Figure 6 shows the dependence of the dynamic compression strength on the strain rate ranging from 81 to 210 s−1. The strength increases significantly with increasing strain rate, indicating that the granite is hardened when withstanding the dynamic compression. Table 1 presents the test result of the granite under the action of the impact load.
2.4. Analysis of Failure Modes
The failure modes of some specimens are shown in Figure 7. Overall, the specimens are broken into pieces of different sizes under dynamic loading at different strain rates. The strain rates of specimens #2, #4, #6, #8, #13, and #19 are 81.90 s−1, 81.26 s−1, 107.02 s−1, 185.98 s−1, 97.34 s−1, and 99.29 s−1, respectively. With increasing strain rate, the fragment size and impact compressive strength of the granite specimens decrease and increase, respectively, after failure.
3. Improved Statistical Damage Constitutive Model of Granite under Impact Load
3.1. Improved Statistical Damage Constitutive Model
According to Krajcinovic and Silva , the Weibull distribution can be used to describe the internal damage of materials. Therefore, in this work, the microunit strength of granite is described by the Weibull distribution, with a probability density distribution function, which is given aswhere and are the probability density distribution function and strength distribution variable of the microunit, respectively, while and are the Weibull distribution parameters.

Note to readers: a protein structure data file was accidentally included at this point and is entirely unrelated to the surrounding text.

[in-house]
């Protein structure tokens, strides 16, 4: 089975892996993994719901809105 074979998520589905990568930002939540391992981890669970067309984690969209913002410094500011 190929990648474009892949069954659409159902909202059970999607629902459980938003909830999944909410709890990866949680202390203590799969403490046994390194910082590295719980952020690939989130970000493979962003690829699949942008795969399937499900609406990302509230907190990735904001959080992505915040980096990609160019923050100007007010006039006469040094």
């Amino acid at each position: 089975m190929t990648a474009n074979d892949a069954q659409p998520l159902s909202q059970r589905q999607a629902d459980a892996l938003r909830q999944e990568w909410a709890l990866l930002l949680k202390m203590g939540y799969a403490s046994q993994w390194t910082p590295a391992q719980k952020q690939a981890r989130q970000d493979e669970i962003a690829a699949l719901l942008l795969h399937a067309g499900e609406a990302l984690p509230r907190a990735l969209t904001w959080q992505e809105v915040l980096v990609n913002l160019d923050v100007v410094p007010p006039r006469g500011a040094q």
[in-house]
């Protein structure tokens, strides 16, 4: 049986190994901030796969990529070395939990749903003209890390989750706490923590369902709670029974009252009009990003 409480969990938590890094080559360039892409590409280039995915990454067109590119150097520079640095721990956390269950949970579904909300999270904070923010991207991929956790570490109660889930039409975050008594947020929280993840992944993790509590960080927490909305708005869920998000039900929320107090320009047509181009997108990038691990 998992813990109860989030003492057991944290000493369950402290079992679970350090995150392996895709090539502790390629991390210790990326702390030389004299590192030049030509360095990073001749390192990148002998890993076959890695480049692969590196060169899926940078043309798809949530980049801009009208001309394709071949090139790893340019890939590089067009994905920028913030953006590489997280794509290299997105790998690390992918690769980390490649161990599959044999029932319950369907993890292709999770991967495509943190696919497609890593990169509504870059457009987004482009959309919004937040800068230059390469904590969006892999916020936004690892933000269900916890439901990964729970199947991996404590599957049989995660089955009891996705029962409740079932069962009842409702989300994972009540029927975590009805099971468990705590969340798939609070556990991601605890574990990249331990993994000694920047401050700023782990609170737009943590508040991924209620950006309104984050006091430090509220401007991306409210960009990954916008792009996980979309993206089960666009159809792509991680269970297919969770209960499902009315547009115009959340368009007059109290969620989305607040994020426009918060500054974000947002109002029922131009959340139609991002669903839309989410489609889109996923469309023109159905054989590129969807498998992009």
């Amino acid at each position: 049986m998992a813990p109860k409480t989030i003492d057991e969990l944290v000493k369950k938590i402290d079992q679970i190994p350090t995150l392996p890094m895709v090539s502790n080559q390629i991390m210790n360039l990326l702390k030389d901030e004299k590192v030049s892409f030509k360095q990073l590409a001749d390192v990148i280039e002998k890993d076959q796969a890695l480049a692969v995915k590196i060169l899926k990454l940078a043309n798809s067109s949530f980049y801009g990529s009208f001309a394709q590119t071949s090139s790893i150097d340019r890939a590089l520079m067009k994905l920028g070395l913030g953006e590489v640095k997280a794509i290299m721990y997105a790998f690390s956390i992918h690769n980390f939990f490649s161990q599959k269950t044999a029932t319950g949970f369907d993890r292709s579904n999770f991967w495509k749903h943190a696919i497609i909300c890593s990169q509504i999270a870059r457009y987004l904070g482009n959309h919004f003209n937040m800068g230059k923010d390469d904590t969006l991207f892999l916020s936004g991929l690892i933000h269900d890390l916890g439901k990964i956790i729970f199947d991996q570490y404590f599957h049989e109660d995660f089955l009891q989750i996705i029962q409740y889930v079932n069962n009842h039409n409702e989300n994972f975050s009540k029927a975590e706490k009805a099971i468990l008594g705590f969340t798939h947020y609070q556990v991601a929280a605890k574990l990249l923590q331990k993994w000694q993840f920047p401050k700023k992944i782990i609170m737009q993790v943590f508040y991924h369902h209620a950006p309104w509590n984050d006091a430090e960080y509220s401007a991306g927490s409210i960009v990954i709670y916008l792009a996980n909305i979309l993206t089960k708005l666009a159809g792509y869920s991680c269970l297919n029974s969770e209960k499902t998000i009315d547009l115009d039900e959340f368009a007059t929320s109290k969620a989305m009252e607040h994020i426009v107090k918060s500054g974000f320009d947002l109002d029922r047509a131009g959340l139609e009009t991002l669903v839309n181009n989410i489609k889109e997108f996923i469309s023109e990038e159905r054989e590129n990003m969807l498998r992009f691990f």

The damage degree can then be expressed as
The microunit strength based on the Drucker–Prager failure criteria iswhere is the internal frictional angle of the material, is the first stress invariant of the stress tensor, and is the second stress invariant of the stress tensor.
Li et al.  have reported that the microunit strength under a one-dimensional stress state is given aswhere is the axial strain.
The improved time-dependent damage models based on the Kelvin model includewhere , , and are the axial stress, elasticity modulus, and viscosity coefficient, respectively.
At the peak of the stress-strain curve , and . Taking the derivative of formula (6) yields
The statistical damage computational formula, expressed as equation (9), consists of only one parameter, i.e., m. The prepeak damage and postpeak stress-strain curve slope are inadequately reflected by a single-parameter statistical damage constitutive model. In other words, the specimens with similar prepeak damage may have different postpeak stress-strain curve slopes, suggesting that the single-parameter statistical damage constitutive model has limitations. For this reason, the present work proposes an improved computational formula for statistical damage:where and are statistical damage parameters. Parameter a reflects the peak strength of the specimen; i.e., the peak strength of the specimen increases with decreasing . The parameter reflects the decline slope of the postpeak stress-strain curve; i.e., the decline slope of the curve increases with increasing .
This formula describes the improved statistical damage constitutive model based on the Weibull distribution.
3.2. Fitting Result of the Improved Statistical Damage Constitutive Model